Multnomah County Undersheriff Tim Moore's trip to El Paso, Texas, to a "border school and tour" hosted by an anti-immigration group cost local taxpayers $1,273.37.
As WW first reported yesterday, Moore spent Sept. 21 and 22 at a training hosted by the Federation of Americans for Immigration Reform (FAIR). The sheriff's office says the trip was a training session about Mexican drug cartels, and today released a list of sessions at the conference, including "Drug Cartels: Structured Like Terrorist Organizations;" "Mexican Refugees Flee North—The Story of El Porvenir;" and "From the Texas Gulf Coast to a City Near You."
The accounting of the $1,237, released as a result of a request by WW, covered Moore's coach airfare, hotel, rental car and some meals. FAIR covered the cost of the training.
Immigration rights advocate and Causa Oregon Executive Director Francisco Lopez says he is "uncomfortable" with an official from the sheriff's office attending an event run by FAIR and spending public money to do so. FAIR has been a driving force behind immigration laws in Arizona, and the Southern Poverty Law Center labels the organization a "hate group.".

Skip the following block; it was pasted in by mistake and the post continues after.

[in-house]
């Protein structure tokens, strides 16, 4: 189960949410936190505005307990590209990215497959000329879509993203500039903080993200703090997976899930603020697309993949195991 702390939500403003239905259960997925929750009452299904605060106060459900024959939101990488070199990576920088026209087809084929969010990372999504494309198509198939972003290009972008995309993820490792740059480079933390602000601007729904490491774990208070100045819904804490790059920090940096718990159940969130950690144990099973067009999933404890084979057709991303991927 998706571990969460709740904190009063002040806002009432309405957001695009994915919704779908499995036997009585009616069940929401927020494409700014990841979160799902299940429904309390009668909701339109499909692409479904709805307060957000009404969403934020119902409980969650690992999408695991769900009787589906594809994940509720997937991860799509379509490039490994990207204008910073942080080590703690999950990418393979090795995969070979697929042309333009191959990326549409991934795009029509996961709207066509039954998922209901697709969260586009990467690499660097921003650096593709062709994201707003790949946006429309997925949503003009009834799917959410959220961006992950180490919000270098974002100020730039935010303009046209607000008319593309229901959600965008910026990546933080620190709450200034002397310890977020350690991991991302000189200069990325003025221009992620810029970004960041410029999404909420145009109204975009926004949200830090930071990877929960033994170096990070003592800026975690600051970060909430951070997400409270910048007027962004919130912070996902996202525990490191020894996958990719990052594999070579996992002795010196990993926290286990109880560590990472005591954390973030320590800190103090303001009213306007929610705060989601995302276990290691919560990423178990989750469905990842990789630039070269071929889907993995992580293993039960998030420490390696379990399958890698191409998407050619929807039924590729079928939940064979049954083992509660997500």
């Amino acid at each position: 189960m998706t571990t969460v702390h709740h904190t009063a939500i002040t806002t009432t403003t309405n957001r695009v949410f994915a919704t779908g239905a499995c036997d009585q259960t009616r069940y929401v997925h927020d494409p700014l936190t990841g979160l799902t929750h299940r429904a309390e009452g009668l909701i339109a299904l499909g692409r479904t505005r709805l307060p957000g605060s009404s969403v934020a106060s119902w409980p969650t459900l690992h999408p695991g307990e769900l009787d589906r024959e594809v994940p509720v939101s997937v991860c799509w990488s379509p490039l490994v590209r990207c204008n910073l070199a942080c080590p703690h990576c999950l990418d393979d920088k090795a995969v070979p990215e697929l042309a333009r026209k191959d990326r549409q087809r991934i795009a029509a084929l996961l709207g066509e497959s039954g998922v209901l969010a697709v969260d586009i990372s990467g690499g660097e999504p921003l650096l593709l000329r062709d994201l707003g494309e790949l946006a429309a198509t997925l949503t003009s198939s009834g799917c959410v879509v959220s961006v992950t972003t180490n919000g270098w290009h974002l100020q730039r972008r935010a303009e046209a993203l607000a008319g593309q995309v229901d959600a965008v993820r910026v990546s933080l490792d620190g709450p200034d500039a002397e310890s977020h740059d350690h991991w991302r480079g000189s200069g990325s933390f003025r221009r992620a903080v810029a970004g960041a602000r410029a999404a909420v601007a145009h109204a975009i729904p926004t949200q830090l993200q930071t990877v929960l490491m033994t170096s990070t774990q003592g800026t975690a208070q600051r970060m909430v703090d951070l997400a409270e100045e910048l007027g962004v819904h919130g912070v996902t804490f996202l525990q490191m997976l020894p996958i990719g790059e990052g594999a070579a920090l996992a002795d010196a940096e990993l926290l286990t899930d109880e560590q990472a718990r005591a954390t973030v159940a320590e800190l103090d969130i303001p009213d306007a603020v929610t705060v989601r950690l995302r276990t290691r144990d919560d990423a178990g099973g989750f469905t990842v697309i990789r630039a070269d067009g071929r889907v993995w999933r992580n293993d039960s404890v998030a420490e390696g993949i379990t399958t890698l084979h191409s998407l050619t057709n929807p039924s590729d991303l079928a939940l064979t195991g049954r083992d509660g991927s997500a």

Moore has not responded to WW's requests to talk about the trip, and Sheriff Dan Staton has declined to be interviewed about his decision to send Moore to the conference. In a statement released Wednesday, Staton stressed that the sheriff's office has been working with Latino groups, including Causa, to talk about immigration enforcement issues.
He said he learned how sophisticated the drug groups are, and how horrifying their techniques of torture and violence have grown. "It was more just an overview of how we're all being impacted," Matlack says.
Matlack says he wanted to know what he could do in Oregon to stop the marijuana grows. However, he says, those questions were "not technically answered."
The Morrow County sheriff said that he isn't a member of FAIR or the Oregonians for Immigration Reform, which featured a photo of him, Moore and its president, Cynthia Kendoll, taken at a border fence during the conference.
Matlack added that there was no discussion of immigration policy. "None of those things were ever brought up or talked about," Matlack says . "We were there to learn more about drug cartels and how they're impacting us and our local area. We did talk about if there's anything else we can do to impact (cartels)—as far as from a police perspective. But we didn't get into specifics on that either."